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Eur Radiol. 1996;6(6):786-95.

Radiation change in normal organs: an overview of body imaging.

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Department of Diagnostic Radiology, University of Texas M.D. Anderson Cancer Center, Houston 77030, USA.


Radiotherapy causes changes in a treated malignancy and the surrounding normal tissue which must be included in the radiation fields. Awareness of the expected appearance of these changes frequently permits differentiation of them from superimposed infection, recurrent malignancy, radiation-induced tumors, and the other true complications of radiation therapy. Radiotherapy changes are a function of the tissue volume treated, field shape, total dose and how it was delivered, time from completion of therapy, and the possible effect of other therapies. Timing of radiation changes varies in the different organs. Acute radiation pneumonitis is generally seen approximately 2 months after completion of radiotherapy, but radiation pericarditis not until 6-9 months after therapy. Radiation-induced sarcomas do not develop on average until 10-15 years after radiation therapy. An overview of expected findings and complications in the lungs, heart, gastrointestinal tract, genitourinary tract, and bones is presented.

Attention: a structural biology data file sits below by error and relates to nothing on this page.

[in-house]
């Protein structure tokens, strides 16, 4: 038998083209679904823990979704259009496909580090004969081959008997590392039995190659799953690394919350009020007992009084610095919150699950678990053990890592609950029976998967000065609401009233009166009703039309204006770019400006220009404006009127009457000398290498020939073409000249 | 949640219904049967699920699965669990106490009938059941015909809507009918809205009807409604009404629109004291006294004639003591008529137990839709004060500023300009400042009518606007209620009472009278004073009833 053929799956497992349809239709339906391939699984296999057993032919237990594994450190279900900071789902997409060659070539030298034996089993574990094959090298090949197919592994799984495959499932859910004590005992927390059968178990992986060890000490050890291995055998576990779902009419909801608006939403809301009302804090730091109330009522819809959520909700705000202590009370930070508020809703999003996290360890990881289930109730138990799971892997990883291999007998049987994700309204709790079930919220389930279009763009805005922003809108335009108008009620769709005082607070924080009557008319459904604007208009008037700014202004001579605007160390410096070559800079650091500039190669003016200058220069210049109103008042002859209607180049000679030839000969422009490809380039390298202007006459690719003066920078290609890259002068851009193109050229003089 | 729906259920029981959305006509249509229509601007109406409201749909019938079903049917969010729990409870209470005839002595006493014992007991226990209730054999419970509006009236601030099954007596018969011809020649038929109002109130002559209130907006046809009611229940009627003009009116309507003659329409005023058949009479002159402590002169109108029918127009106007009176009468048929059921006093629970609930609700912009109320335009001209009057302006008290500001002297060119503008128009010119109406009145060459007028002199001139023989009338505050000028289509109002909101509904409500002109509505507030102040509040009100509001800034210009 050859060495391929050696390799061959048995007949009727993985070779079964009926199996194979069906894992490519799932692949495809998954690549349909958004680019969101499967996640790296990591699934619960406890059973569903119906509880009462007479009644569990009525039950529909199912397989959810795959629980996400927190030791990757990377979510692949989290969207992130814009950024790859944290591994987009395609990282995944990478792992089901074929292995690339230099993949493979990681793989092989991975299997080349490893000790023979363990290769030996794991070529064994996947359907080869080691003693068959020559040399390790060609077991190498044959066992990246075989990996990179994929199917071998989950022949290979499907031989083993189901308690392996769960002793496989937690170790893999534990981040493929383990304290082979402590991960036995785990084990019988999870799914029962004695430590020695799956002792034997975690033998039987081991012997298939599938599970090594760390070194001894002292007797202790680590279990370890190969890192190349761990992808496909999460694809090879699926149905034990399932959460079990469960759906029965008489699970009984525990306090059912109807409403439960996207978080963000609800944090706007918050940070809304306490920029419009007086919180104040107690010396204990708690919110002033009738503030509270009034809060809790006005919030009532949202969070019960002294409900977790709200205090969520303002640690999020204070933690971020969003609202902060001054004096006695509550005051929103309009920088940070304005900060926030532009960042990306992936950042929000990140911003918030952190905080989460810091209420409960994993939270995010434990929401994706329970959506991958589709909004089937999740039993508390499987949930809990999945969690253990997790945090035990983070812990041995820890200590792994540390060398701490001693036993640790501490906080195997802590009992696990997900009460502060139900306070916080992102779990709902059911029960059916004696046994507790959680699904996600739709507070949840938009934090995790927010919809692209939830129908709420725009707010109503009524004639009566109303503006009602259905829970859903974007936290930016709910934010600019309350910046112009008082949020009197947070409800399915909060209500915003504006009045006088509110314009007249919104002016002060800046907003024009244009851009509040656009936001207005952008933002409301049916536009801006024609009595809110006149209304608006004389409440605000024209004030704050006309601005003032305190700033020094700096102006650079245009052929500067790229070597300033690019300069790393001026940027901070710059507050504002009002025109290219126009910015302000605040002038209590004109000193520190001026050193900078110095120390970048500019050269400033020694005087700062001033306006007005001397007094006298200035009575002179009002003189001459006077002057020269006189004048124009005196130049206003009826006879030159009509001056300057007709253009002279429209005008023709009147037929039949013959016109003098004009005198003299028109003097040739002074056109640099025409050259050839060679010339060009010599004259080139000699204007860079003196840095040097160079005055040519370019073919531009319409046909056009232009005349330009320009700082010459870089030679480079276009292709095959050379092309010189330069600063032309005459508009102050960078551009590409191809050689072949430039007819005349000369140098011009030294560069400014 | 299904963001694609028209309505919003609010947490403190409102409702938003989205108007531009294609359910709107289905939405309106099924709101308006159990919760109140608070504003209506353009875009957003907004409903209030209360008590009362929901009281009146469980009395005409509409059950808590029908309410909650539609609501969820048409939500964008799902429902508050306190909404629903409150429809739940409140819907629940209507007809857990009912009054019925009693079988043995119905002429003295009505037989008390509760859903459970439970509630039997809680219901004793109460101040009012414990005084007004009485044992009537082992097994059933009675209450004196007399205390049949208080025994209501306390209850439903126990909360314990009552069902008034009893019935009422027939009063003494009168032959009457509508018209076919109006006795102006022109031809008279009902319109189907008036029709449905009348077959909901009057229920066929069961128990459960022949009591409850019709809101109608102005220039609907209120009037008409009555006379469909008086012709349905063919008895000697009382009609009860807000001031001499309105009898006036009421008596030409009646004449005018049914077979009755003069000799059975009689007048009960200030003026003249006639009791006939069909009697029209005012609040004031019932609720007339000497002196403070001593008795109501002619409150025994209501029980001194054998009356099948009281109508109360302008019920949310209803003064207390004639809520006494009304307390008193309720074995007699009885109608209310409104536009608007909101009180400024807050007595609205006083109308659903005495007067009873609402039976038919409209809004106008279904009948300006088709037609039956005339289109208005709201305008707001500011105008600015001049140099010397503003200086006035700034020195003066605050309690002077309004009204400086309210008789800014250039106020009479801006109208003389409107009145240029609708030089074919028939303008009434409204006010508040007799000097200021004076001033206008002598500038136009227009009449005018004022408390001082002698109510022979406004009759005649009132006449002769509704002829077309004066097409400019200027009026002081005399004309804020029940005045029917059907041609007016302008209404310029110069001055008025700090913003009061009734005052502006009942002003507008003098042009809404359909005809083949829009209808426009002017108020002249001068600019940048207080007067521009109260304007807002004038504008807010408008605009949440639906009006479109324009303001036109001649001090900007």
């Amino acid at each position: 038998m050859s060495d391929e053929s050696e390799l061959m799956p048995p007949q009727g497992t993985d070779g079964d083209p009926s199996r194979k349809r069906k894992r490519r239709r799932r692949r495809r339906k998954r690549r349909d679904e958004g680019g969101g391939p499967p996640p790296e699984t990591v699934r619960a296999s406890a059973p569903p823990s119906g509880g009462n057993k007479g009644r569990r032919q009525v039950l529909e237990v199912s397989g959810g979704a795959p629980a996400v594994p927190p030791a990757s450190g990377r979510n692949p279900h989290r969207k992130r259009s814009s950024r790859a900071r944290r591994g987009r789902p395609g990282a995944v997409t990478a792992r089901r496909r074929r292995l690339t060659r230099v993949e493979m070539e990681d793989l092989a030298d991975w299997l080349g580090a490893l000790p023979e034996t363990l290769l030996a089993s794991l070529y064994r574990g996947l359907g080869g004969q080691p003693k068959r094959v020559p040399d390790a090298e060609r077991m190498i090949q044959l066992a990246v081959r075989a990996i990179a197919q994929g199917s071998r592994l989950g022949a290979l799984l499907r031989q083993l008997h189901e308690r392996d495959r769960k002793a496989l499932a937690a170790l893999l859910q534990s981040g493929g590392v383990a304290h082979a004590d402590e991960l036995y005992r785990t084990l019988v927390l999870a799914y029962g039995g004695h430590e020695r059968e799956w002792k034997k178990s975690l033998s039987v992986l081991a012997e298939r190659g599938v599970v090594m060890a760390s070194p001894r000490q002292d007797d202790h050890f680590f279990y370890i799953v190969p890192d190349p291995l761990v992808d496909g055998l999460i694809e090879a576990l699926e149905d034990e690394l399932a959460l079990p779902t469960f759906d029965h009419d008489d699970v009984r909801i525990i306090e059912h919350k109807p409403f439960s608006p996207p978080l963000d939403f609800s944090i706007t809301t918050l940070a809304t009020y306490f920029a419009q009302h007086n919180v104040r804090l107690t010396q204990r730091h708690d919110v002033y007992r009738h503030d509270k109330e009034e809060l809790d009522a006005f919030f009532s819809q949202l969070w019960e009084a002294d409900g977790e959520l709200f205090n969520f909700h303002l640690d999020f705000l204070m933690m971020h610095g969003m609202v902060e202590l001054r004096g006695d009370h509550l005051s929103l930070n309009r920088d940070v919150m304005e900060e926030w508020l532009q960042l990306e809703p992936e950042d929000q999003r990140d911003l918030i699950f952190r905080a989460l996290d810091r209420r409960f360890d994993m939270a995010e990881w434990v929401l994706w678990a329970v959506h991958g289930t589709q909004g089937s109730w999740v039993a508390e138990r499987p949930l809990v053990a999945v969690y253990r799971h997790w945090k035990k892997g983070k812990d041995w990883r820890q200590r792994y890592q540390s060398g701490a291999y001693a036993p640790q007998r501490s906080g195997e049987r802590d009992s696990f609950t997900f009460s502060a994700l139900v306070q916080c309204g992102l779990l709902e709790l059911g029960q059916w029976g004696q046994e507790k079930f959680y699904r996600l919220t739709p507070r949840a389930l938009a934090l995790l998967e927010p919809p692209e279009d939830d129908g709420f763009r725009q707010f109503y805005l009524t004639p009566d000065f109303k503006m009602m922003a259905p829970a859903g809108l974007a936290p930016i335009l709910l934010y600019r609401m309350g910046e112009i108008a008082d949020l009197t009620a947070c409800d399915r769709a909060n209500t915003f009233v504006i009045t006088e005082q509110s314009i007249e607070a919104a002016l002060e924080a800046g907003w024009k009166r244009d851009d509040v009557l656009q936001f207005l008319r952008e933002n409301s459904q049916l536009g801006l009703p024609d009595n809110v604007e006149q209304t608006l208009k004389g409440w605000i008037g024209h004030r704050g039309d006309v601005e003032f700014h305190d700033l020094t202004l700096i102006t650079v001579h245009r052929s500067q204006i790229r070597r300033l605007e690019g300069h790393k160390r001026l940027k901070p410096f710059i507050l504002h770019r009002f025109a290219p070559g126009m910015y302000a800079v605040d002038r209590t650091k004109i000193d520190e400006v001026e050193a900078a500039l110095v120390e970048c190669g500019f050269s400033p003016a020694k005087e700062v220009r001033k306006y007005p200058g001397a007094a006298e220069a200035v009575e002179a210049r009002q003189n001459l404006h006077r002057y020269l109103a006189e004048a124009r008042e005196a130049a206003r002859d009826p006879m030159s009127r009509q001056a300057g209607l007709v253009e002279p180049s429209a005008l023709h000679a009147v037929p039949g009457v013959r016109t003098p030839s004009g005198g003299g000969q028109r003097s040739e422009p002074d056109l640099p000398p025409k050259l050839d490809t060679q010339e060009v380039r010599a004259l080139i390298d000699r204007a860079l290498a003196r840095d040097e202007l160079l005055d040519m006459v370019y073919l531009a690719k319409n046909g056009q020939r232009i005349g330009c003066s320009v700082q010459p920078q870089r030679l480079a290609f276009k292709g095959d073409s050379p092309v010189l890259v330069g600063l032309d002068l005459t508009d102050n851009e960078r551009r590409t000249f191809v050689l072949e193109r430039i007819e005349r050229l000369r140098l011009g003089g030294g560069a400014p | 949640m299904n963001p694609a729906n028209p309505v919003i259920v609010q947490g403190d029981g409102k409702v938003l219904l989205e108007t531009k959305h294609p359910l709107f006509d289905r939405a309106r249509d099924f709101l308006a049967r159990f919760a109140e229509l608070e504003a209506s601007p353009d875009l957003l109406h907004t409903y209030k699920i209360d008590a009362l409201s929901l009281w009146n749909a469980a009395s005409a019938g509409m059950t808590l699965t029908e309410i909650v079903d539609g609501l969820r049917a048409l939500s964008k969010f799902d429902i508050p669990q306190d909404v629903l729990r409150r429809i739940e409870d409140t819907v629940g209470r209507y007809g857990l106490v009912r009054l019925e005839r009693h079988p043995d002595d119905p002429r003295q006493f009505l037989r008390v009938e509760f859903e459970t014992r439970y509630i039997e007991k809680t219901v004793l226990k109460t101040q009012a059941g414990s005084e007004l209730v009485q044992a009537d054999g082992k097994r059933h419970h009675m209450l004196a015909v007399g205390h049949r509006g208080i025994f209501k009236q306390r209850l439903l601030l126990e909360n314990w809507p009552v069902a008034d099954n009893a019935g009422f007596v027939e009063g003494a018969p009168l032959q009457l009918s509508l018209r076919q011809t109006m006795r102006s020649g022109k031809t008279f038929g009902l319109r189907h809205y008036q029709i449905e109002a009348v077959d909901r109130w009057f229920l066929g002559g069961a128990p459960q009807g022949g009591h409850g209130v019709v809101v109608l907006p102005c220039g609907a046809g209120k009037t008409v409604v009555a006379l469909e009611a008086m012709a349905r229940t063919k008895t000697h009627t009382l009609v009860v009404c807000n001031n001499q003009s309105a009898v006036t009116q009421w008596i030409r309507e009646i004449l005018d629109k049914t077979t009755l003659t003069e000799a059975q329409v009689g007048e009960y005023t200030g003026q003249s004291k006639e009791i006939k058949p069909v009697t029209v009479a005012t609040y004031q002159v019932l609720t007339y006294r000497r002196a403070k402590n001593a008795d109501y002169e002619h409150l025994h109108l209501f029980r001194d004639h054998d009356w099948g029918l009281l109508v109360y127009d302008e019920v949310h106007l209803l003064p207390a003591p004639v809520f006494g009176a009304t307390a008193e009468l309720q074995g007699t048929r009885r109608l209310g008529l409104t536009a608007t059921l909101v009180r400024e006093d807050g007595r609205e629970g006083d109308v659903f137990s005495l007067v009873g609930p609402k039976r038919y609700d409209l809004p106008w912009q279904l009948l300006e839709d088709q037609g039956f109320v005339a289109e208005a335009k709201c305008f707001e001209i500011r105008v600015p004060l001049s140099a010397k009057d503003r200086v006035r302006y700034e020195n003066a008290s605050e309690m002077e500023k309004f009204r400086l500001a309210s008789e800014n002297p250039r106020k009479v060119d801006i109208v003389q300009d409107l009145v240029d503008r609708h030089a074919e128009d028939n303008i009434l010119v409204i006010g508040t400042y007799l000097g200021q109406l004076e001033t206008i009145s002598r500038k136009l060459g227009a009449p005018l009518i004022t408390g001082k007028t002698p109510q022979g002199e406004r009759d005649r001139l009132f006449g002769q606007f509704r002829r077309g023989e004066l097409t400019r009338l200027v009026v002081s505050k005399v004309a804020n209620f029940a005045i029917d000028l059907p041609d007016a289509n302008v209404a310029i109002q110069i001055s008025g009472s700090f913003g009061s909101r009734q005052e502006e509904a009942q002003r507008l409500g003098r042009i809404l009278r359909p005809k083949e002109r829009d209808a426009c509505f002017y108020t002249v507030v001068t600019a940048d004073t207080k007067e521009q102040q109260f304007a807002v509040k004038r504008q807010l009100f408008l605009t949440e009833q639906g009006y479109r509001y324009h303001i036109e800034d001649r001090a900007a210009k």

[Indexed for MEDLINE]

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